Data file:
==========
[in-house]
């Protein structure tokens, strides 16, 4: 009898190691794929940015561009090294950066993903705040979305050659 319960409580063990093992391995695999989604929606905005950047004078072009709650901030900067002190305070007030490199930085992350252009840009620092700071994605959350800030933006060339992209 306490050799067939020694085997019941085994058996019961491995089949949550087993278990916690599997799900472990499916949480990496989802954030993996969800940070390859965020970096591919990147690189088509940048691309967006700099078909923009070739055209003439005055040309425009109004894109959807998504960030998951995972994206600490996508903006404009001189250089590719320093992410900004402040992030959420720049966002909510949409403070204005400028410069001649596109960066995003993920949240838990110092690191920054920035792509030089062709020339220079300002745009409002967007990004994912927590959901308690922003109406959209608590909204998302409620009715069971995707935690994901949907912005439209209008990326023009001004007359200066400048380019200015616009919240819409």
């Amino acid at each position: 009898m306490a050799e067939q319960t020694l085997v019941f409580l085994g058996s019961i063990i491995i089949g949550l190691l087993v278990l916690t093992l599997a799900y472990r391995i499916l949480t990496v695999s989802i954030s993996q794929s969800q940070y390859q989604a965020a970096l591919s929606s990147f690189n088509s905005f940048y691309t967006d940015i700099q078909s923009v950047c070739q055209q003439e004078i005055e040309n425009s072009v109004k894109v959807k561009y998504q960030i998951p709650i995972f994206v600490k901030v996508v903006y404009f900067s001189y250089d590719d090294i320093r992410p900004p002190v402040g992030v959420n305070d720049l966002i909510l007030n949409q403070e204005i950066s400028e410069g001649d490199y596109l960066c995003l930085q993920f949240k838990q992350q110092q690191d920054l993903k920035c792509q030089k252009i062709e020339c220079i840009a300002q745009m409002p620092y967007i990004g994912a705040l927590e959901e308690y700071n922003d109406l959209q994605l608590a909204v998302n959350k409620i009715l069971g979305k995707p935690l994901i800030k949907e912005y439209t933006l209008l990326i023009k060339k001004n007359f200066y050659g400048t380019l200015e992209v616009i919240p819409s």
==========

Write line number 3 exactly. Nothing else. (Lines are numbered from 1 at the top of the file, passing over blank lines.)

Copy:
């Amino acid at each position: 009898m306490a050799e067939q319960t020694l085997v019941f409580l085994g058996s019961i063990i491995i089949g949550l190691l087993v278990l916690t093992l599997a799900y472990r391995i499916l949480t990496v695999s989802i954030s993996q794929s969800q940070y390859q989604a965020a970096l591919s929606s990147f690189n088509s905005f940048y691309t967006d940015i700099q078909s923009v950047c070739q055209q003439e004078i005055e040309n425009s072009v109004k894109v959807k561009y998504q960030i998951p709650i995972f994206v600490k901030v996508v903006y404009f900067s001189y250089d590719d090294i320093r992410p900004p002190v402040g992030v959420n305070d720049l966002i909510l007030n949409q403070e204005i950066s400028e410069g001649d490199y596109l960066c995003l930085q993920f949240k838990q992350q110092q690191d920054l993903k920035c792509q030089k252009i062709e020339c220079i840009a300002q745009m409002p620092y967007i990004g994912a705040l927590e959901e308690y700071n922003d109406l959209q994605l608590a909204v998302n959350k409620i009715l069971g979305k995707p935690l994901i800030k949907e912005y439209t933006l209008l990326i023009k060339k001004n007359f200066y050659g400048t380019l200015e992209v616009i919240p819409s």